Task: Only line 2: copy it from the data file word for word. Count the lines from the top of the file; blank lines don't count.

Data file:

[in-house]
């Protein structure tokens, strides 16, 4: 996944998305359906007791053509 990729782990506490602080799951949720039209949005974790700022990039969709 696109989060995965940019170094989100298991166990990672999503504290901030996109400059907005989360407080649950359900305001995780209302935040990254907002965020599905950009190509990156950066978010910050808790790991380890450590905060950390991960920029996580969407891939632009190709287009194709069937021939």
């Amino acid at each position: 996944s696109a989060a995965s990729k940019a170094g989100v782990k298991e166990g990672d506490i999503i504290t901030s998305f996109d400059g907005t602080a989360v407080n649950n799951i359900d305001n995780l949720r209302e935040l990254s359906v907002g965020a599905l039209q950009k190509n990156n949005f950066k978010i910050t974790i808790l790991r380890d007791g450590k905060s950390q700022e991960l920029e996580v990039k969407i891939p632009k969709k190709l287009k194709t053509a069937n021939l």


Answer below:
């Protein structure tokens, strides 16, 4: 996944998305359906007791053509 990729782990506490602080799951949720039209949005974790700022990039969709 696109989060995965940019170094989100298991166990990672999503504290901030996109400059907005989360407080649950359900305001995780209302935040990254907002965020599905950009190509990156950066978010910050808790790991380890450590905060950390991960920029996580969407891939632009190709287009194709069937021939």